Two Gorgeous Cinematic Experiences
I’m not sure when watchmakers became such expert filmmakers, but it happened around the time they caught on to the viral power of YouTube. IWC was among the first brands to appropriate the medium (I remember their Big Pilot’s Watch relaunch in 2006, when they produced a narrative film starring none other than John Malkovich), so it came as no surprise last week, when the brand unveiled a gorgeous, three-and-a-half minute ode to its new Aquatimer collection. The clip featured dramatic aerial shots of the Galápagos Islands (home to IWC’s nonprofit partner, the Charles Darwin Foundation) interspersed with undersea scenes showing a prehistoric-looking marine iguana swimming alongside a submerged Aquatimer model.
I’m a little embarrassed to admit that the stunning cinematography combined with the video’s soaring music made my heart swell—and inspired a new obsession with the coast of Ecuador.
The other video that impressed me beyond words was produced by a rather unlikely brand: Piaget. I say unlikely because I’ve never known the Swiss watchmaker, best known for its ultrathin movements and high jewelry expertise, to be super bold about its marketing.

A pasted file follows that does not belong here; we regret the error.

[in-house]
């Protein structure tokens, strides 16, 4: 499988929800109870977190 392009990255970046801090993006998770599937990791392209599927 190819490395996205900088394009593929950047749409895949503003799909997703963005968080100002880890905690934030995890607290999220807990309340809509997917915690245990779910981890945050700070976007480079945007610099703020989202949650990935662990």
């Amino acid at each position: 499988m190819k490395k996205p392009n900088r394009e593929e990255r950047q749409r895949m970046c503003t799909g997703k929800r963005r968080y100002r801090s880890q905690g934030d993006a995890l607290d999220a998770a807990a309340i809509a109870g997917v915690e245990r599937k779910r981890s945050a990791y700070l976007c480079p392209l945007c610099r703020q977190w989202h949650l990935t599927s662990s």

Which isn’t to say that “A Mythical Journey by Piaget” wasn’t subtle. It was a graceful short film, distinguished by marvelous cinematography juxtaposed with images of a unique collection of jewels and timepieces. I thought the scenes from the Chinese countryside, all cherry blossoms and cranes, were good-looking, until I saw the shots of Rajasthan, with its desert citadels and strutting peacocks, and I got that familiar feeling that grips me when I see how beautiful the world is: There aren’t enough days in the year to see the places that top my travel list!
If all else fails on the watch front, both IWC’s and Piaget’s marketing teams shouldn’t have a problem finding work in the film business. Watch the clips for yourselves and I’m sure you’ll agree with me.
Breguet, Blancpain, and the Swatch Museum
I’d never had the pleasure of visiting Geneva’s Cité du Temps, a city landmark, until last week, when both Breguet and Blancpain hosted adjacent exhibitions in the riverside venue to showcase timekeeping inventions and photography, respectively.
The rooms were so packed with oglers that I fled to the third floor to escape the crowds, only to discover a permanent exhibition of Swatch watches that told the story of the genre-busting brand in a series of colorful, wacky, plastic timepieces. As a watch industry insider, I could appreciate the displays because I knew these irreverent and cheaply priced watches succeeded, improbably, in breathing new life into the moribund Swiss watch industry upon their debut in 1983. But to visitors who didn’t know Swatch’s place in watch history, the remarkable take-away from the exhibition was that, after three decades, these fashion-forward watches remained so relevant.
“Nothing’s really changed,” I overheard a woman say as she admired the rainbow of timepieces.